MG MGC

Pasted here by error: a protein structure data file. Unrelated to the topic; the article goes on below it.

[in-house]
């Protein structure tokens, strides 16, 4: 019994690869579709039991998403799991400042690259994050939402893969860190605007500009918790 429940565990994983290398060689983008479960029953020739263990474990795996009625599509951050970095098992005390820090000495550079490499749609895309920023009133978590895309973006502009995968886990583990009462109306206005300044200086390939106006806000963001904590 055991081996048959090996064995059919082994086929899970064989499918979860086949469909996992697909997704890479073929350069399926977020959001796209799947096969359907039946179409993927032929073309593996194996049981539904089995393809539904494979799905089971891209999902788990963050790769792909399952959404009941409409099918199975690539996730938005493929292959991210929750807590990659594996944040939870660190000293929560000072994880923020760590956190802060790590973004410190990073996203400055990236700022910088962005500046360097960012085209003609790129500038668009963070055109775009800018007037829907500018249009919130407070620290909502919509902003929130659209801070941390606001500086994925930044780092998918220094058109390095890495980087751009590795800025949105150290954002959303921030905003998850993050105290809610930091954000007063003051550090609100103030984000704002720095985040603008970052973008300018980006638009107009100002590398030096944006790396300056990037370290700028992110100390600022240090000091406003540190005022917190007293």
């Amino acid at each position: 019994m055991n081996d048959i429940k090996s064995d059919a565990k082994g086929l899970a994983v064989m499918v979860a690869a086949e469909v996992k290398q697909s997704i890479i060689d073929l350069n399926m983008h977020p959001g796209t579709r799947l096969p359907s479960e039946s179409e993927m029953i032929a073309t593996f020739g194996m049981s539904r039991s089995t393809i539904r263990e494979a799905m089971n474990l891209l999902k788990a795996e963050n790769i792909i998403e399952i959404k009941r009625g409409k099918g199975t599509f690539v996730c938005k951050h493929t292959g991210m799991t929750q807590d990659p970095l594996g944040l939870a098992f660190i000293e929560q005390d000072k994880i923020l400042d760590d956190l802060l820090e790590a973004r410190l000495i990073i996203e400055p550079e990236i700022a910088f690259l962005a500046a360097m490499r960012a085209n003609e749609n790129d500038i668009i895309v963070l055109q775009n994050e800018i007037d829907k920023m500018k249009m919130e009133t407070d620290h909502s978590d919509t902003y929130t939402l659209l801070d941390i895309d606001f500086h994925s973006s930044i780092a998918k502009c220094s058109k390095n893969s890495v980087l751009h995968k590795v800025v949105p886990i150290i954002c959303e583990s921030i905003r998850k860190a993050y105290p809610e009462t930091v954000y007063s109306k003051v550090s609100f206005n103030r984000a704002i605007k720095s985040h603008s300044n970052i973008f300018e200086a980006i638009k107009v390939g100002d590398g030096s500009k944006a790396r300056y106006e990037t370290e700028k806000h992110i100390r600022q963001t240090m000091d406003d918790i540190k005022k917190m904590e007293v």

Sometime down the line, the MG MGC was updated with a new engine, however, the update turned out to be more of a set back. The heavy engine, which came in 209 pounds heavier than the 1798 cc MGB engine, and new suspension changed the vehicle's handling, thus it received a very mixed response in the automotive press. The MGC was cancelled in 1969 after less than two years of production. Originally, the MGC was a 2912 cc, straight-6 version of the MGB sold in the late 1960s. It was given the internal code ADO52. It was also intended as a replacement for the Austin-Healey 3000, which would have been codenamed ADO51, but this never got beyond the design proposal stage. The first engine to be considered was an Australian-designed six-cylinder model of the BMC B-Series but the production versions instead used a modification of the Morris Engines designed C-Series. That was also the same engine to be used for the new Austin 3-Litre 4 Door sedan. When twin SU carburetor form was used in the MGC the engine produced 145 bhp at 5250 rpm. The body was in need of significant revision around the engine bay and the floor pan, but on the outside, the only differences were a distinctive hood bulge to accommodate the relocated radiator and create carburetor clearance. It did also have different brakes from the MGB, in addition to 15 inch wheels. Further, it had a lower geared rack and pinion and special torsion bar suspension with telescopic dampers. Like the MGB, it was available as a coupe, the GT model, and as a roadster. A three-speed automatic gearbox was available as an option for those who sought it. The car was capable of 120 mph, which was not great, but was a fighter for the time.